Living in an Epic

[et_pb_section bb_built="1"][et_pb_row][et_pb_column type="4_4"][et_pb_text _builder_version="3.0.77" background_layout="light" border_style="solid"] I love epics! When I read, watch or listen to a story that shows gives me a glimpse or sniff of the epic, there is something inside me that reaches deep, finds courage, or gathers strength to face whatever I am facing in my life. Or reminds me that my life is pretty easy... that happens too.   Is this just me?   Anyone else?   I know that epics help me so much in my everyday life, so I try to put them in my everyday (or at least a few times a week) life.*

*This may be re-reading an number of books (the Lord of the Rings series, Narnia series, The Seeker series, The Space Trilogy, The Inheritance Cycle, various biographies of missionaries or historical figures, or even The Little House on the Prairie series (especially The Long Winter). It may also be from thinking about Epics I have read (at least in part) in the past, like the Odyssey and Illiad. It may also be from watching the movies that go with these books. It is not unusual for me to be reading one or another of the books in this list, along with health or business books I am reading. (Right now I am at chapter seven of LOTR: The Two Towers.)

  Today I want to share some reflections that I have concerning epics. Maybe you've thought about or experienced some of these things before, and maybe you haven't. But I believe that there is something inside each of us that responds to the essence of an epic tale. And I think there is good that can come from that response.  

One of my epics-of-choice is Lord of the Rings. While I do enjoy and watch the movies, the books give a deeper picture, a chance to immerse with the characters and experience what they are experiencing as they journey in the race against evil.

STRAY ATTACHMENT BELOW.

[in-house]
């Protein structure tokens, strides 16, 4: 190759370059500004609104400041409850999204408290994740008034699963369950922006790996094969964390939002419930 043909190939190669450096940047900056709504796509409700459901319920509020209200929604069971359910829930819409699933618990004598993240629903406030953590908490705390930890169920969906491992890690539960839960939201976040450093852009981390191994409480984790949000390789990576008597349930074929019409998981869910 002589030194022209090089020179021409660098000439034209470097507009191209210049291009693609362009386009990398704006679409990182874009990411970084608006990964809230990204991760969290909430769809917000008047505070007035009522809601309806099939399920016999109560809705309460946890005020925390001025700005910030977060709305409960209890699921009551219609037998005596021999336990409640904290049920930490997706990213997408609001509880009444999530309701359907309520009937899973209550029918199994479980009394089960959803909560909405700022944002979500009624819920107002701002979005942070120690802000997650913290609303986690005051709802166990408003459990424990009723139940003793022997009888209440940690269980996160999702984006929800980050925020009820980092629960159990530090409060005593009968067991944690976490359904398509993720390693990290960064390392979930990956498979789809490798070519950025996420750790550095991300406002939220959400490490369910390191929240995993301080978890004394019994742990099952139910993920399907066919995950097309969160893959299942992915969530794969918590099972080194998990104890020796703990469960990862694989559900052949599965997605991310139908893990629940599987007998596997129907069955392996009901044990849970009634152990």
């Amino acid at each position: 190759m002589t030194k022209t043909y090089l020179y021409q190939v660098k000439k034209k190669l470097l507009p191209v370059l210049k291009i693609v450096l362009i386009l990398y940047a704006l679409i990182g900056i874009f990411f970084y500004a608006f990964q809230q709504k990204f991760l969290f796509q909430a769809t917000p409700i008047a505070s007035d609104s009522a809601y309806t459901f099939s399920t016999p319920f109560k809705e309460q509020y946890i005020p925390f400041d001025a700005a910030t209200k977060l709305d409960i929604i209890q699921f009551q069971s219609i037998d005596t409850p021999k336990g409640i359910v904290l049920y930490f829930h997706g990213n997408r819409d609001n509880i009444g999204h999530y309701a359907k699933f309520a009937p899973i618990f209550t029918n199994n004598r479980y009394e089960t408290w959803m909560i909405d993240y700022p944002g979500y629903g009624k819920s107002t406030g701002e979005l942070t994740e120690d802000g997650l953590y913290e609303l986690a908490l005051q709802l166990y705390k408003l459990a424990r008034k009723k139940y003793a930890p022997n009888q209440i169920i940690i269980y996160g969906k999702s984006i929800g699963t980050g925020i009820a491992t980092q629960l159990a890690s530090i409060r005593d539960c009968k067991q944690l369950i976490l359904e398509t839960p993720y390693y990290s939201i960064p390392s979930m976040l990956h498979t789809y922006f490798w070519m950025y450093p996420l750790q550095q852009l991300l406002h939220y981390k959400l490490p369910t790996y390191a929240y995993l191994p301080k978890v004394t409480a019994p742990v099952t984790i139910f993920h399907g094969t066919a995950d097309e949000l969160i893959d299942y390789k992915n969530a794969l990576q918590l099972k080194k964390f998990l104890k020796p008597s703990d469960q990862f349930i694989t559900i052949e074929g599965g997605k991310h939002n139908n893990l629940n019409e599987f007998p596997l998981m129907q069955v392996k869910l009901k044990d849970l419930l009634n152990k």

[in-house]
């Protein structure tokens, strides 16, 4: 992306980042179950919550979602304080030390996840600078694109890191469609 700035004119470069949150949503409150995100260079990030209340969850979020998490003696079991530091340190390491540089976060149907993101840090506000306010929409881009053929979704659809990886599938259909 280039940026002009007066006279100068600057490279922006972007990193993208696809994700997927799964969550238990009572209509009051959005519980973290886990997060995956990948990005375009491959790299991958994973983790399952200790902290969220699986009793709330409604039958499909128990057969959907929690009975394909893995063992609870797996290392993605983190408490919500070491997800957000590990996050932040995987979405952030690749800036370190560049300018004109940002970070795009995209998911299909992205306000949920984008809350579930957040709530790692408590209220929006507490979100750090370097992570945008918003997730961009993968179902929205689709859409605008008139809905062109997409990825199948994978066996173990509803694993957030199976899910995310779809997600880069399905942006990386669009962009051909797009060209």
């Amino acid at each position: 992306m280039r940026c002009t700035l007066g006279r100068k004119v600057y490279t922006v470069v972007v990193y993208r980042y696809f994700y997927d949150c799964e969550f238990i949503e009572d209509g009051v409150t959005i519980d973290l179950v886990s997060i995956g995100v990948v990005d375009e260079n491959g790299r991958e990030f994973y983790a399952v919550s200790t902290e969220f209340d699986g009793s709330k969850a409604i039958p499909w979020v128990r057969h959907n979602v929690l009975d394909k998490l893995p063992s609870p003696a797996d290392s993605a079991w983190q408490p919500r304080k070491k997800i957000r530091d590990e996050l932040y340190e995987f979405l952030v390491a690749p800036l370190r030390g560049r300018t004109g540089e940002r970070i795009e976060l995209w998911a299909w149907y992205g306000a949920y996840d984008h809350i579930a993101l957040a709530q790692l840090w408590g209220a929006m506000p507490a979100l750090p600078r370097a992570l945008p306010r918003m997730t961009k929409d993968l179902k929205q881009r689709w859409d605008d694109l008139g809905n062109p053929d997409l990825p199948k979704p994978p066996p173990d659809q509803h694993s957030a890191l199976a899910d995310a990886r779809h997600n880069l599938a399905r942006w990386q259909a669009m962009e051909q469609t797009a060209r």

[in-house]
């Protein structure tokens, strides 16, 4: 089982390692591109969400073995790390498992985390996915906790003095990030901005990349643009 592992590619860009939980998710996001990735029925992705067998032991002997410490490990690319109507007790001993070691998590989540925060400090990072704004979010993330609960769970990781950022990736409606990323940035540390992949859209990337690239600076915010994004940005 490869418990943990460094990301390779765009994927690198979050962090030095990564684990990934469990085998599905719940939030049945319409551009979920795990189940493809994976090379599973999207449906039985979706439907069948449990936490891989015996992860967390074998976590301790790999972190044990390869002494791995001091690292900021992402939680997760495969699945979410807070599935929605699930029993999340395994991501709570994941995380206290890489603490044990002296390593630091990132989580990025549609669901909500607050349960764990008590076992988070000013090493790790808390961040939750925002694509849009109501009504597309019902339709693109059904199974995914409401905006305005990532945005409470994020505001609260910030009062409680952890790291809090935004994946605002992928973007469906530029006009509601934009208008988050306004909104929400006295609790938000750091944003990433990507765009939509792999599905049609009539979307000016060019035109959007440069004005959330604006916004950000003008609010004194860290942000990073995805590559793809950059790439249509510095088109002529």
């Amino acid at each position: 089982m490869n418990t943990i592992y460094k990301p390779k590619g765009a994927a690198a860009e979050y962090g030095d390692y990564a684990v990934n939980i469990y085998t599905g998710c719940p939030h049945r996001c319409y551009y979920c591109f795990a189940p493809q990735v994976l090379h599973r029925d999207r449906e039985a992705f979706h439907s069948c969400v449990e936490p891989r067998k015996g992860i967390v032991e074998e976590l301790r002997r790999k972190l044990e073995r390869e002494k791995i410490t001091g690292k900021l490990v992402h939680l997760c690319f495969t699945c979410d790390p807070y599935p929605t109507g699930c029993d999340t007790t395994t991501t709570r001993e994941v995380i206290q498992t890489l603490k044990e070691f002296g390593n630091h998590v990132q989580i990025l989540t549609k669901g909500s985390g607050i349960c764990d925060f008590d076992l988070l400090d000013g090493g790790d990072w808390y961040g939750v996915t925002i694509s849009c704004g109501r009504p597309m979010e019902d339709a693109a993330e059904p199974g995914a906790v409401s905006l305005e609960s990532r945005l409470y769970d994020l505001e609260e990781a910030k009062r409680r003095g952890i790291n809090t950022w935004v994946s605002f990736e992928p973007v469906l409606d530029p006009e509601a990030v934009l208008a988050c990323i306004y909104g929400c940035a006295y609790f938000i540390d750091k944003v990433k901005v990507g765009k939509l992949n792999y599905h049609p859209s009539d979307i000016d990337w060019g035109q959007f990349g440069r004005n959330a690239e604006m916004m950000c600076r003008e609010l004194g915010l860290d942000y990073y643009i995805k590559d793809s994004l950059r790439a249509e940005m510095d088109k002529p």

I've lost count of how many times I've re-read this series, but each time I read through it, there is something that soothes my heart, makes me feel understood (or helps me understand something), or gives me a different perspective. (I think this happens because each time I read it I am in a different place—I am experiencing something new or in a different way, or I have learned more.)

  But the personal strengthening I get from reflecting on these epic tales generally falls into one of three categories.     #1 Your story is important!Each of us have a story (or journey). And that story (journey) is important. Frodo may seem to be the star in the Lord of the Rings, but there are multiple stories involving different characters that are interwoven (at times) with each other. And in most cases, if the characters in those other stories did not act courageously, or if they had made a different choice, perhaps the great and evil Sauron would not have been overthrown. Every person is important:

  • Without Sam's support Frodo would have never made it

  • Without Merry and Pippin's appearance Isenguard would still be standing

  • Without Eowyn's care for her people Theoden could not have gone to war

  • Without Bilbo's gift Frodo would have been skewered by a troll in Moria

  And there are so many more examples! While the comparison isn't (of course) exact (as far as I know, there are no trolls), each of us something important that only we can do with our lives. And what we choose to do (and that we don't give up) affects others in ways you may never know. You are important! Your life is significant, no matter how it feels. I mean, most of what Frodo did was walk! But would anyone say his part was insignificant?     [/et_pb_text][et_pb_text background_position="top_left" background_repeat="repeat" background_size="initial" _builder_version="3.0.77" background_layout="light" border_style="solid"]

#2 There is a bigger picture!

So many times I am just putting one foot in front of the other. One more morning that I got out of bed. Several meals cooked and eaten. Another work day finished. A detox bath done. Lights out. I need epics to remind me of the bigger picture! As you read or watch any epic tale in which great deeds are done, I challenge you to pay attention to the timeline.

  • How many miles did that person walk before they found adventure?

  • How many days at sea before they found the next island?

  • How many years of study before they became a Plato?

  • How many failed experiments before they invented the lightbulb?